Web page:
Last Saturday night, Britain’s Got Talent crowned its new victor, but to the surprise of many around the globe, it was not Susan Boyle. No, the amazing Scottish singer, whose performances have been viewed on YouTube over 250 million times already, and who propelled the show to international audiences, came in 2nd to a dance troupe named Diversity.
But what is perhaps even more surprising than Susan Boyle coming in 2nd, is that soprano saxophonist Julian Smith came in 3rd. If you haven’t yet seen one of Smith’s performances, you can check out his smooth jazz rendition of Eric Carmen’s power ballad, All By Myself.
But as sure as spring follows winter, it was inevitable that as soon as Smith appeared on the radar screen, “pundits” on sax discussion boards would be offering up their opinions about Smith, his playing style, his use of electronics, his tone, his use of vibrato, his style of dress, etc, etc. Needless to say, most of the comments were not flattering of Julian Smith’s style.
To get a sampling of what I mean, just do search for Julian Smith on SOTW; you’ll soon get the idea. There are a number of threads which mention him, and the ones I’ve seen all seem to contain at least a few posts that diss Smith in one way or another.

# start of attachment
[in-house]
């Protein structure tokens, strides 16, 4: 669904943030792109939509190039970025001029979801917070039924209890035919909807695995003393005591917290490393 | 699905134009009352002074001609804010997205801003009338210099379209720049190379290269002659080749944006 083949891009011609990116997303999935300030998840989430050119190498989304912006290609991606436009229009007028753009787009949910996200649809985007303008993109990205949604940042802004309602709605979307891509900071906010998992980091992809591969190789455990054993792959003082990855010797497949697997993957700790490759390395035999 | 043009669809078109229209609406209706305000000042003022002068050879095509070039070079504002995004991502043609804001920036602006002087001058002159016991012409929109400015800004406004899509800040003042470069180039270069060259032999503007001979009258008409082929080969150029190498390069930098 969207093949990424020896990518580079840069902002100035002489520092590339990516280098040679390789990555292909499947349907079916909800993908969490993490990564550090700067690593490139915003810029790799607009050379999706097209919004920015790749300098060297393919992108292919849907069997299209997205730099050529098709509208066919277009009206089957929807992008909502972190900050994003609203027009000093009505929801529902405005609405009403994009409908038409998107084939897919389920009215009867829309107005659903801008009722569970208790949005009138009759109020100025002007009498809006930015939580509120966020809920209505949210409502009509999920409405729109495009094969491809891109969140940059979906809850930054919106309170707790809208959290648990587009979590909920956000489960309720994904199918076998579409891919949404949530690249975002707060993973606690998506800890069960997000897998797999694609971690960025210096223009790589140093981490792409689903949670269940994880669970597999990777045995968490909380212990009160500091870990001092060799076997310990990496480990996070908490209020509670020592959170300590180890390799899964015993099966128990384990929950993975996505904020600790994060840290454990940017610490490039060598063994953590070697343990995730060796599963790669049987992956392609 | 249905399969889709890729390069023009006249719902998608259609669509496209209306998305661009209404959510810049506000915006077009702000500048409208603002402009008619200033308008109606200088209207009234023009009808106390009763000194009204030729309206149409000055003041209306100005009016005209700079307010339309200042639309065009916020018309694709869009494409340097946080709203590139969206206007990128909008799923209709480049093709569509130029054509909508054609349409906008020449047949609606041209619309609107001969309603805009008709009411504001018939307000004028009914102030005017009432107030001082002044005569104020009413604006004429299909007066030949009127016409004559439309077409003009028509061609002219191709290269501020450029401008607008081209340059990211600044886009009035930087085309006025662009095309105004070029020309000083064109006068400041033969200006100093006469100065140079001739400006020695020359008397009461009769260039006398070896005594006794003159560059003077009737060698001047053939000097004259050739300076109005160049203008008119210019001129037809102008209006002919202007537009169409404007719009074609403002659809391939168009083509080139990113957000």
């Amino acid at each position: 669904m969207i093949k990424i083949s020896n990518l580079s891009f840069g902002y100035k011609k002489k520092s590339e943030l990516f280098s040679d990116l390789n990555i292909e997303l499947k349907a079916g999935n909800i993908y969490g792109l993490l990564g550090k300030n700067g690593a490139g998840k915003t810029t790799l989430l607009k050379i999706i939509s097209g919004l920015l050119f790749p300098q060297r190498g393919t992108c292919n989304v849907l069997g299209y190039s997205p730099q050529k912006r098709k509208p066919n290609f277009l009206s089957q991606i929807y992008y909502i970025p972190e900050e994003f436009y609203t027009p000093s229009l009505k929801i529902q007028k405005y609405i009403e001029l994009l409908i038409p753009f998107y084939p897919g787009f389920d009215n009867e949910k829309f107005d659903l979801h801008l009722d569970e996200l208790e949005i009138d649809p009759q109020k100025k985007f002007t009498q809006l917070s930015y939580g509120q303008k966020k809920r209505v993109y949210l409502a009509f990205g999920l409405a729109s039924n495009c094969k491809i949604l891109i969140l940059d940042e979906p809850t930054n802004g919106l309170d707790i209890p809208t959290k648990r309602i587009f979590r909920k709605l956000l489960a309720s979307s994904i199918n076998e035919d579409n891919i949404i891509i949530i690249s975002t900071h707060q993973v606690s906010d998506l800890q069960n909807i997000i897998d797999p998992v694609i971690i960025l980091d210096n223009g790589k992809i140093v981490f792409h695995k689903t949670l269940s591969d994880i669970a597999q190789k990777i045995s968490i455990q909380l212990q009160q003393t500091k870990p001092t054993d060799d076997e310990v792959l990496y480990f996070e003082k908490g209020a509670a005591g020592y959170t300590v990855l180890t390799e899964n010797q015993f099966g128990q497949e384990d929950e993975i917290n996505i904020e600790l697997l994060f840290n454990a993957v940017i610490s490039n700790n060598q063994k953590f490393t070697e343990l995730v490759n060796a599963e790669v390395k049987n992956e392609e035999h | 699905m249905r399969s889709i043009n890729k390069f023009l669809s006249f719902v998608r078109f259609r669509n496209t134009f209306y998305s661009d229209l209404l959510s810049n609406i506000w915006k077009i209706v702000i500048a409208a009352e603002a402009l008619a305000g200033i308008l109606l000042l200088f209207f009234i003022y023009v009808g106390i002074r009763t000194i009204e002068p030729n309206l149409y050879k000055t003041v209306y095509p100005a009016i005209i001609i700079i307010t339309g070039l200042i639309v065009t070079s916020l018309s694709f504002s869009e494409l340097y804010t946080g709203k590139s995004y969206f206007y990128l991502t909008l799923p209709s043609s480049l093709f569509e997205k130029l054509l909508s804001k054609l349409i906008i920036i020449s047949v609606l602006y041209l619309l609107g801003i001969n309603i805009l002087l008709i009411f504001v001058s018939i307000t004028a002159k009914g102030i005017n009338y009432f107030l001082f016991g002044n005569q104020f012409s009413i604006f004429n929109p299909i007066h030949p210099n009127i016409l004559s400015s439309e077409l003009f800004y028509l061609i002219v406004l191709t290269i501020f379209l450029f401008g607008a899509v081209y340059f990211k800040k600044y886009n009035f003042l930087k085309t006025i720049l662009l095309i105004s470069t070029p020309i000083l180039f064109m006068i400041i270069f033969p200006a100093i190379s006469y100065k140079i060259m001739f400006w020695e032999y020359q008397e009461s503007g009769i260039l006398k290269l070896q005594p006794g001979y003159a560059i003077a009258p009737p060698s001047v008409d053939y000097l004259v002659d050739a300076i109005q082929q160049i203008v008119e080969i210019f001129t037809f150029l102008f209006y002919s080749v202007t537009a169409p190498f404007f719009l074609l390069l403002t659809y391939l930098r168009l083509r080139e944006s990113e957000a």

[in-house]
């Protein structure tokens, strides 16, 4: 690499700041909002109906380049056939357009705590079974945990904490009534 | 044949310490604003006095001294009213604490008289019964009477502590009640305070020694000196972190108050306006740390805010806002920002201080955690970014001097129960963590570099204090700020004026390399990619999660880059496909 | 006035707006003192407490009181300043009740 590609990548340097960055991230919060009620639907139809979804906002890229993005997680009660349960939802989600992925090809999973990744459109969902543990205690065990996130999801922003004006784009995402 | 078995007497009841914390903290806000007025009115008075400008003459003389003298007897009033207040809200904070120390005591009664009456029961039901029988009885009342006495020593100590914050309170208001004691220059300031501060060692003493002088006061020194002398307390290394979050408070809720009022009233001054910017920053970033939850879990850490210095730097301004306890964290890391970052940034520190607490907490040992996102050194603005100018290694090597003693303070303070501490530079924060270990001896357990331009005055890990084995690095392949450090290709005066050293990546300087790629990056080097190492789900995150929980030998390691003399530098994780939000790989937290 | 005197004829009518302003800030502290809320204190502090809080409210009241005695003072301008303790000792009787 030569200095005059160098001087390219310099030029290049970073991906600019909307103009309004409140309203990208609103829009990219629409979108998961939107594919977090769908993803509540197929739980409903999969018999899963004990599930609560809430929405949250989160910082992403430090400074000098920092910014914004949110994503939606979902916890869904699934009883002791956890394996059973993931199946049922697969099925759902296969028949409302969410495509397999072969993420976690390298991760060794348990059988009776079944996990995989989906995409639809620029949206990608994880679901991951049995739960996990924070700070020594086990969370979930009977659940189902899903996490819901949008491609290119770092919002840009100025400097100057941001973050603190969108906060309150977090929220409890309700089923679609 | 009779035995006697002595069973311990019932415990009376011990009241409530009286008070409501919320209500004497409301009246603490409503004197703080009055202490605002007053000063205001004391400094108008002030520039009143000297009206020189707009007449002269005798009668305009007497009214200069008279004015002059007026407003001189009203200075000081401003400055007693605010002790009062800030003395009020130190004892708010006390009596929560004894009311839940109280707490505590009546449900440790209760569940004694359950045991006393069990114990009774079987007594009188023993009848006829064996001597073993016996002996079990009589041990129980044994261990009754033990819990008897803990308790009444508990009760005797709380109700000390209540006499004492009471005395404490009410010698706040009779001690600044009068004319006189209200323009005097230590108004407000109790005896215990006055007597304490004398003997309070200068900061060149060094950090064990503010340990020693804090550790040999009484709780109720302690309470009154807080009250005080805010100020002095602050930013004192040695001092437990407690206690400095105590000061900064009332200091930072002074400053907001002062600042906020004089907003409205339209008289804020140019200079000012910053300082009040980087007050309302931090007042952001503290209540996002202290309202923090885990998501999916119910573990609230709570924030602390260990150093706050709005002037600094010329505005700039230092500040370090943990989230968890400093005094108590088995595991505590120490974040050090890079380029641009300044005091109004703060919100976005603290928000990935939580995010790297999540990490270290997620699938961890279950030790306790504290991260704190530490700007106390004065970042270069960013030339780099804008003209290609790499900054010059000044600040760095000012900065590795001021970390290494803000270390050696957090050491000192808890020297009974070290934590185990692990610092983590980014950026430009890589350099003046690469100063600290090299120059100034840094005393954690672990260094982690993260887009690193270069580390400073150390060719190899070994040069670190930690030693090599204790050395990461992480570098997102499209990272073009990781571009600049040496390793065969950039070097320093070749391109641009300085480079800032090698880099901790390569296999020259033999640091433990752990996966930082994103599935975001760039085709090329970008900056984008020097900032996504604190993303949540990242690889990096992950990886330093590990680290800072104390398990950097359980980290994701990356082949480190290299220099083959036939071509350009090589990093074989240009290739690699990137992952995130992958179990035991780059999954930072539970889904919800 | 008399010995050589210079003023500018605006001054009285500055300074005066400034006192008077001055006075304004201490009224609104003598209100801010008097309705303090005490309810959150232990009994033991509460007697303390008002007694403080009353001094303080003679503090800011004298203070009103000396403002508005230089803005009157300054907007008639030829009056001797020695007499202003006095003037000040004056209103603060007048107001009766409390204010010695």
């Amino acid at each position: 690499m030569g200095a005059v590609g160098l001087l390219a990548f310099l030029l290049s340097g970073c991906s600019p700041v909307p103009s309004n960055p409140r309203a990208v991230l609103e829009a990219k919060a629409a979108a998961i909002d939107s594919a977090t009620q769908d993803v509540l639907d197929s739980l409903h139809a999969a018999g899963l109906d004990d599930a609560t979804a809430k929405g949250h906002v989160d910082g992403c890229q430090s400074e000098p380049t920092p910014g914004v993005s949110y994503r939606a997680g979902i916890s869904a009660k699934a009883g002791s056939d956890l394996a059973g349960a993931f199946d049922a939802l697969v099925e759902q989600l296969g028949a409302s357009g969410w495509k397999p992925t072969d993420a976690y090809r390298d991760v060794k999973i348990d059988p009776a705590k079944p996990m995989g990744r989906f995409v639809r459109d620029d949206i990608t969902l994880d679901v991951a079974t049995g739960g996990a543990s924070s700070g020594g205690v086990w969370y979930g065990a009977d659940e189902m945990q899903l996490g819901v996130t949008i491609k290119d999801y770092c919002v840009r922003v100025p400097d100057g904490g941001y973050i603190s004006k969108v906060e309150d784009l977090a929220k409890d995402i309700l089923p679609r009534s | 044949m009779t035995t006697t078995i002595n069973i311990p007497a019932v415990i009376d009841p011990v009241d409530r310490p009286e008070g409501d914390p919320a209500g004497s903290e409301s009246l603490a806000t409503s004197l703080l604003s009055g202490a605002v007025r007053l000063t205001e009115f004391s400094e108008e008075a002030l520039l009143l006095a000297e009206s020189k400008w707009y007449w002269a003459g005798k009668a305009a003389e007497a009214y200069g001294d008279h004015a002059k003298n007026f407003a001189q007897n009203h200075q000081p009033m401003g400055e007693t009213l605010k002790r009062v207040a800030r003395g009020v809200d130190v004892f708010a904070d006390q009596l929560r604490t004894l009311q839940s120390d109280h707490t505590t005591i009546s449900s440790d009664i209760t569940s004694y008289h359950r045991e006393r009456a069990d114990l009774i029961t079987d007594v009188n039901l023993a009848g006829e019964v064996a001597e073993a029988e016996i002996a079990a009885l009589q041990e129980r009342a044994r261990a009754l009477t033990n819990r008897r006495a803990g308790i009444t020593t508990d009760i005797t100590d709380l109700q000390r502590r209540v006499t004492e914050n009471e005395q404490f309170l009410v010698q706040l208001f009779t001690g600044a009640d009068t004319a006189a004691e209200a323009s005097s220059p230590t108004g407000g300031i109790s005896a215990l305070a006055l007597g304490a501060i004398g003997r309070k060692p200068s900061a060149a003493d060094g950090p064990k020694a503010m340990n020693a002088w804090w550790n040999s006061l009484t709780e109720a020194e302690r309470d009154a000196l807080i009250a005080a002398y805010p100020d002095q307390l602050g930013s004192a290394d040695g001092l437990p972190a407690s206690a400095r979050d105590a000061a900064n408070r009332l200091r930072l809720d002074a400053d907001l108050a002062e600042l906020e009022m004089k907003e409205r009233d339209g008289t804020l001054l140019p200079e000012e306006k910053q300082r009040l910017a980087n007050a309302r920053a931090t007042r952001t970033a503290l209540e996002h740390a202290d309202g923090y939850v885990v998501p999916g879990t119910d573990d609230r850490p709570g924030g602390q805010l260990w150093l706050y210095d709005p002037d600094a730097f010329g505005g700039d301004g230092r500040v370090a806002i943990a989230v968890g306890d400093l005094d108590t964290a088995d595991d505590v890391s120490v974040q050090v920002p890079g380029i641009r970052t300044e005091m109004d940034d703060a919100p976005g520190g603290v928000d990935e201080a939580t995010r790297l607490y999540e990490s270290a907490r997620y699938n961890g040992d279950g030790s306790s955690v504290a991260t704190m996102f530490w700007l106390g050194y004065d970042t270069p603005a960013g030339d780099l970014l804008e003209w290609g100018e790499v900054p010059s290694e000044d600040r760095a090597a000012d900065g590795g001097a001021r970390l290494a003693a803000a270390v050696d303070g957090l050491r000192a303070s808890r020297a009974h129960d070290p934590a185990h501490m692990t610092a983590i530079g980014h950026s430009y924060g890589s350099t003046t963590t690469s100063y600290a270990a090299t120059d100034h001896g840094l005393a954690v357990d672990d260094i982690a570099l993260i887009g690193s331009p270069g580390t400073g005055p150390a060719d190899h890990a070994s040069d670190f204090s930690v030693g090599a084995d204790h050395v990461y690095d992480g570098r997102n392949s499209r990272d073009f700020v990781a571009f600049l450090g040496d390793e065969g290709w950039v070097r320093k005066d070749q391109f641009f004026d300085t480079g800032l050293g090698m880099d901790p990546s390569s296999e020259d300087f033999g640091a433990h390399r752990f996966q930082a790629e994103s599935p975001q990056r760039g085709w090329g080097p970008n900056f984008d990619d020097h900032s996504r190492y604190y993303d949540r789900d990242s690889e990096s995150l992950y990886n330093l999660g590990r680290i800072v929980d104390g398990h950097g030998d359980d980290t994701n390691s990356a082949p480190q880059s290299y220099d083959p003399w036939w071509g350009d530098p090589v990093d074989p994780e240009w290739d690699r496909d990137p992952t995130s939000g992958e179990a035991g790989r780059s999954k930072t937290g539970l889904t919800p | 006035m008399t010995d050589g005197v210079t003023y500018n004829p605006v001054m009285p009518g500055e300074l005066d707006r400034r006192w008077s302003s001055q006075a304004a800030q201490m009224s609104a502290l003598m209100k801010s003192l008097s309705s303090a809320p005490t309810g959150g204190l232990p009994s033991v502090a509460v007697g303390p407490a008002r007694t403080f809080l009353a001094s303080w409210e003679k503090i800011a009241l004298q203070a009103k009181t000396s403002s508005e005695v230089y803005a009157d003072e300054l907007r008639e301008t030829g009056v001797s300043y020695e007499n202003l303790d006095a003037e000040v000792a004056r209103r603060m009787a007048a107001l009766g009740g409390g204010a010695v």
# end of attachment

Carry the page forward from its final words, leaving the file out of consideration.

In one of these threads about Julian Smith, saxophonist, recording artist, collector of rare horns, and repair tech Randy Emerick, offered up the following thoughts regarding this dissing phenomena:
…it is interesting that professional saxophone players tend to destroy other sax players who become successful, even when they are competent, when they achieve commercial success.
Kenny G is a good example. Commercial music is full of saxophone players, from the best, like Paul Horn, Plas Johnson, King Curtis, Pete Christlieb, to others, who can’t even produce a good sound on their instrument. Why pick on Kenny, who is surely not the worst of the successful players?
There is a market for saxophone players on top-40 records. Let’s not destroy the few who get the gigs.
Thank you Randy.
Let’s all contemplate this while we go to our respective woodsheds and go through our daily practice routines. After all, as saxophonists, isn’t that what we really should be focusing on?